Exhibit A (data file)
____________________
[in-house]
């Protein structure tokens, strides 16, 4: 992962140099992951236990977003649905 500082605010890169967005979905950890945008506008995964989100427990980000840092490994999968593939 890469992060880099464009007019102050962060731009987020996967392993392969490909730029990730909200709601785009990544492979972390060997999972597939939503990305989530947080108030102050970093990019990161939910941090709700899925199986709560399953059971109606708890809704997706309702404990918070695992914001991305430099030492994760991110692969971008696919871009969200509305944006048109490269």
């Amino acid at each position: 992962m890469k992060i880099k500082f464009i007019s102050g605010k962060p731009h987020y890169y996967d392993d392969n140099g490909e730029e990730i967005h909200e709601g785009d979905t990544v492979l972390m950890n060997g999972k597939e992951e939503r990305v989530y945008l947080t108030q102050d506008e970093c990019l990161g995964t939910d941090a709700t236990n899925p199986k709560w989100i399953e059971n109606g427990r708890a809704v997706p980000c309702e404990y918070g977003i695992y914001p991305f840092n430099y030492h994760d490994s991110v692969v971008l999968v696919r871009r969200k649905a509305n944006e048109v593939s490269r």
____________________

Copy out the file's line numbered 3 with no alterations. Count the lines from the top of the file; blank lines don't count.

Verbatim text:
């Amino acid at each position: 992962m890469k992060i880099k500082f464009i007019s102050g605010k962060p731009h987020y890169y996967d392993d392969n140099g490909e730029e990730i967005h909200e709601g785009d979905t990544v492979l972390m950890n060997g999972k597939e992951e939503r990305v989530y945008l947080t108030q102050d506008e970093c990019l990161g995964t939910d941090a709700t236990n899925p199986k709560w989100i399953e059971n109606g427990r708890a809704v997706p980000c309702e404990y918070g977003i695992y914001p991305f840092n430099y030492h994760d490994s991110v692969v971008l999968v696919r871009r969200k649905a509305n944006e048109v593939s490269r």